Fast Coflow Scheduling via Traffic Compression and Stage Pipelining in Datacenter Networks

Qihua Zhou, Kun Wang, Peng Li, Deze Zeng, Song Guo, Baoliu Ye, Minyi Guo

Research output: Journal article publicationJournal articleAcademic researchpeer-review

19 Citations (Scopus)


Big data analytics in datacenters often involve scheduling of data-parallel jobs. Traditional scheduling techniques based on improving network resource utilization are subject to limited bandwidth in datacenter networks. To alleviate the shortage of bandwidth, some cluster frameworks employ techniques of traffic compression to reduce transmission consumption. However, they tackle scheduling in a coarse-grained manner at task level and do not perform well in terms of flow-level metrics due to high complexity. Fortunately, the abstraction of coflow pioneers a new perspective to facilitate scheduling efficiency. In this paper, we introduce a coflow compression mechanism to minimize the completion time in data-intensive applications. Due to the NP-hardness, we propose a heuristic algorithm called Fastest-Volume-Disposal-First (FVDF) to solve this problem. For online applicability, FVDF supports stage pipelining to accelerate scheduling and exploits recurrent neural networks (RNNs) to predict compression speed. Meanwhile, we build Swallow, an efficient scheduling system that implements our proposed algorithms. It minimizes coflow completion time (CCT) while guaranteeing resource conservation and starvation freedom. The results of both trace-driven simulations and real experiments show the superiority of our algorithm, over existing one. Specifically, Swallow speeds up CCT and job completion time (JCT) by up to 1.47 × and 1.66 × on average, respectively, over the SEBF in Varys, one of the most efficient coflow scheduling algorithms so far. Moreover, with coflow compression, Swallow reduces data traffic by up to 48.41 percent on average.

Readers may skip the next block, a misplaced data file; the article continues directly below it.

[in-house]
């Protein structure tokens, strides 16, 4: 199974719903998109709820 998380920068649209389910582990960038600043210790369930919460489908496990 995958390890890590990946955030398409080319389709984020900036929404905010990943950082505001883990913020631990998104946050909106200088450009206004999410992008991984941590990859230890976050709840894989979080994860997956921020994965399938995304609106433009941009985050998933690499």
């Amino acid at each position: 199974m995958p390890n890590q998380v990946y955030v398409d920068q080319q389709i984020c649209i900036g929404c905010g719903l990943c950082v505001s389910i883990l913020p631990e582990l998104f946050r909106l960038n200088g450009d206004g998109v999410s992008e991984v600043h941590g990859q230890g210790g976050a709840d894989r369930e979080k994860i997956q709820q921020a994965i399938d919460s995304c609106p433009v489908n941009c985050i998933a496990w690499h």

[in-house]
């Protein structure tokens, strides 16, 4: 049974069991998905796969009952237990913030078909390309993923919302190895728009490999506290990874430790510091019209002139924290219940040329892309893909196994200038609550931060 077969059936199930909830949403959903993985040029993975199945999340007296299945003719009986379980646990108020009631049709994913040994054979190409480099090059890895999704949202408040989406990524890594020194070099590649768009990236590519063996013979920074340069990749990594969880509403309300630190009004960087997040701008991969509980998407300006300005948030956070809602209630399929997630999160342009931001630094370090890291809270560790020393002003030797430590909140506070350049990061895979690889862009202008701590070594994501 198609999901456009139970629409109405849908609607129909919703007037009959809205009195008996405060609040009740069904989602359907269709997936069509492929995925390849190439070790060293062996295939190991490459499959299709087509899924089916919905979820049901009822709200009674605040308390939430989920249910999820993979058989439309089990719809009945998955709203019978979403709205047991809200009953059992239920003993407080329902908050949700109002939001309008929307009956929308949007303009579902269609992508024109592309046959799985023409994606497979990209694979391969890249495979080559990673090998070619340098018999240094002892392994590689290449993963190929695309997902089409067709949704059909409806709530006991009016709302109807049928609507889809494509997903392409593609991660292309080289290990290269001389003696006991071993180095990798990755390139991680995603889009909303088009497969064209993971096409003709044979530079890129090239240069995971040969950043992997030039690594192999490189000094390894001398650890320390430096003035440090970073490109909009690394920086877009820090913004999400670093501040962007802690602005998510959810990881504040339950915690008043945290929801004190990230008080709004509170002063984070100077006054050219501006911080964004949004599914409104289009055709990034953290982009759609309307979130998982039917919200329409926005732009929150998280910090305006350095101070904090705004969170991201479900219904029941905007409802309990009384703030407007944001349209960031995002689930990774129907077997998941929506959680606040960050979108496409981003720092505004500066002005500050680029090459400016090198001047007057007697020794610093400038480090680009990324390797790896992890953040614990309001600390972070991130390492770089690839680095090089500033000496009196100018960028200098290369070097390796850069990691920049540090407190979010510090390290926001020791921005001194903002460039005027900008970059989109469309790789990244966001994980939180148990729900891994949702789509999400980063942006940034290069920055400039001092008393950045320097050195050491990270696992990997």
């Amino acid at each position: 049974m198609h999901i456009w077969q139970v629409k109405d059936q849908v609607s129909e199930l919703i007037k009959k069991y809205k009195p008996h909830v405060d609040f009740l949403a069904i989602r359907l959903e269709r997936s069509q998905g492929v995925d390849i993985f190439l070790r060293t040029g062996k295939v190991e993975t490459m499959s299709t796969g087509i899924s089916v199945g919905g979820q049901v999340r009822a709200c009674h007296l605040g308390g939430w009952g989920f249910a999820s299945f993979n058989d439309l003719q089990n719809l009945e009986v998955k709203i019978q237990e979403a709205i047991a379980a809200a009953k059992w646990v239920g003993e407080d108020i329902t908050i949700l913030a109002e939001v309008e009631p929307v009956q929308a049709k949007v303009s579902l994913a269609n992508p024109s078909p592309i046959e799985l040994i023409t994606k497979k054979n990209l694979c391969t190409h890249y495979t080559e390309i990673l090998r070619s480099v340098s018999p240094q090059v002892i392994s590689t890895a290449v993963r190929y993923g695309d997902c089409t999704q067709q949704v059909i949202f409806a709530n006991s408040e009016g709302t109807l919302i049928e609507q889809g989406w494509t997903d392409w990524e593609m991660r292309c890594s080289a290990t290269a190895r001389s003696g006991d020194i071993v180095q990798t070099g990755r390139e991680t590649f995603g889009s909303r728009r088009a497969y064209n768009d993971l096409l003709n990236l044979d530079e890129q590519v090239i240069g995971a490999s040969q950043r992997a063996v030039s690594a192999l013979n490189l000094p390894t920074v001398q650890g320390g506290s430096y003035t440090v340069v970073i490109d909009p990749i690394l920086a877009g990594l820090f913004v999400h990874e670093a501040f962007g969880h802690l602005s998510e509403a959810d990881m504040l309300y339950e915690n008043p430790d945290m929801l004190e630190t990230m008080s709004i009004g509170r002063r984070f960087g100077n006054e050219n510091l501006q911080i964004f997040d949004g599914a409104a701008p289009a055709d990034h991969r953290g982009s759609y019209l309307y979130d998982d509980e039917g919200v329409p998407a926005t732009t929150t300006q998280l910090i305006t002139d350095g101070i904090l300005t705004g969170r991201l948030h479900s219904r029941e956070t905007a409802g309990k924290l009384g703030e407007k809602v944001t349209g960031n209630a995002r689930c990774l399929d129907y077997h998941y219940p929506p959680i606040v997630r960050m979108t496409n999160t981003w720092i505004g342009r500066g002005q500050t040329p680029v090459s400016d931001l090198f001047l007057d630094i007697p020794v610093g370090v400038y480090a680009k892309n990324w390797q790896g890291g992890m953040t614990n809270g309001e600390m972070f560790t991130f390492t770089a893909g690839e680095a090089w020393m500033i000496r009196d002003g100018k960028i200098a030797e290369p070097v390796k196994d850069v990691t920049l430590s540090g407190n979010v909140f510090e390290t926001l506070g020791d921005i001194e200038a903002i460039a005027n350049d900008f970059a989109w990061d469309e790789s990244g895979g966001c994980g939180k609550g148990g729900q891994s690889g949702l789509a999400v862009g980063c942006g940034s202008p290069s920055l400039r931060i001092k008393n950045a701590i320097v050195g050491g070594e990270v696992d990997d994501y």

Original languageEnglish
Article number8781824
Pages (from-to)1755-1771
Number of pages17
JournalIEEE Transactions on Computers
Issue number12
Publication statusPublished - 1 Dec 2019


  • cluster frameworks
  • Coflow scheduling
  • compression
  • datacenter networks
  • pipelining

ASJC Scopus subject areas

  • Software
  • Theoretical Computer Science
  • Hardware and Architecture
  • Computational Theory and Mathematics


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